I admit it, I'm guilty. I am guilty of trying to condense the entire first week's worth of ice breakers and procedures into the first day of school. I think I do this because I'm so eager to get to the part of the school year where students are learning and eagerly sharing ideas with one another. I'm ready for the part where my classroom runs smoothly and I don't have to go over how to set up notebooks and center expectations. However, I've also learned through trial and error that the first week(s) of school need to be spent going over procedures and expectations so the rest of the year can run smoothly.
I stumbled upon this great idea on pinterest and immediately added it to my first week lesson plans.
Essentially, students are completing a Venn Diagram about themselves and a buddy. Pretty simple idea, but then I got to thinking about why this would be important.
1: It's a great, non-threatening review of Venn Diagrams and what it means to compare and contrast two people. Since the comparing and contrasting of two individuals is a cornerstone of RL 5.3, it's a sneak peek formative assessment.
2: It's a non-threatening format that students are familiar with. It doesn't involve notebooks.
3: It's a great way to establish speaking and listening norms. I would model this with a co-teacher to show students what is expected in a conversation. We could also model appropriate voice levels, thus reviewing another classroom expectation.
I wouldn't do this the first day of school. Instead, I foresee this as a great Tuesday through Thursday activity.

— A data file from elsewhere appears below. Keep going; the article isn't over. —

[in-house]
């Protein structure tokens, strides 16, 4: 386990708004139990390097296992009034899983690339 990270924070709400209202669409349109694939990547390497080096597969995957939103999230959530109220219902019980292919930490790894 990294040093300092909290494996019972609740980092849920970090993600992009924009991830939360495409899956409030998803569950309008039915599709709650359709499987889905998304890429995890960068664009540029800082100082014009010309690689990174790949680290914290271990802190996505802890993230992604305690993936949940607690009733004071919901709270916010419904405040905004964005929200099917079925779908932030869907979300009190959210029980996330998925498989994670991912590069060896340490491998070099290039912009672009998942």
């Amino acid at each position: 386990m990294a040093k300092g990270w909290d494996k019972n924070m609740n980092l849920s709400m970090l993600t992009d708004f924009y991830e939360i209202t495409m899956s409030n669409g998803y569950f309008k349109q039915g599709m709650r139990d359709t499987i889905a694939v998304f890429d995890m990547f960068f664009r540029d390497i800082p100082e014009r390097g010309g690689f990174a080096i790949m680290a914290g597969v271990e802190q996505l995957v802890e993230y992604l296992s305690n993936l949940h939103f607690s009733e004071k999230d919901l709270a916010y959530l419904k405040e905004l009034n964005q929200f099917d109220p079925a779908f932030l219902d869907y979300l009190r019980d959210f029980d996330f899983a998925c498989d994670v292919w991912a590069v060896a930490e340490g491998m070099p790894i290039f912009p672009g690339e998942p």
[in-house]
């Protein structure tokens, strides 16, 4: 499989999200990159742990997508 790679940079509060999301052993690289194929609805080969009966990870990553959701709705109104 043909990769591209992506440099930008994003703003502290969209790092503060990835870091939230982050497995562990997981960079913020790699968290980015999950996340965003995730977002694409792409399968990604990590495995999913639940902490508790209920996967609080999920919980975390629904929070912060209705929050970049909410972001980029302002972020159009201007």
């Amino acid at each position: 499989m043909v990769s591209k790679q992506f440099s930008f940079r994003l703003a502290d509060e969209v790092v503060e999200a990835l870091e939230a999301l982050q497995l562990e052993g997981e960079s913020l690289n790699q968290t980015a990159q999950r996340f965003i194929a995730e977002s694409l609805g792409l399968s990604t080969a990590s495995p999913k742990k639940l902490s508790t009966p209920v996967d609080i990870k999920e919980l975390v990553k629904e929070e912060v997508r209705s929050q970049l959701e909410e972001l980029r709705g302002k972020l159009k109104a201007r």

At our school, we use Kagan grouping structures, which means I have my students in groups of four to six that change every six weeks (or so). In each group, there is a "high flyer", a medium student, a lower student, and usually a student with an IEP (since I am inclusion). The students work together and learn from one another.
On the first day, I would have students interview their "shoulder partner" who is the person sitting next to them.
The second day would be devoted to interviewing their "face partner" who is the person directly across from them.
The final day would be interviewing their "kiddy corner" partner. Then they will share out with the group and make a four way Venn Diagram (I'd provide the templates) about their table teams.
From there, we would do a gallery walk to learn more about the other table teams.
During this fifteen minutes, I would monitor for appropriate voice levels and have the opportunity to teach Kagan structures and group expectations.
I'm excited to give this new idea a try! I also plan to repeat it within small groups once we start switching during the second week of school.
How would you make this activity even better?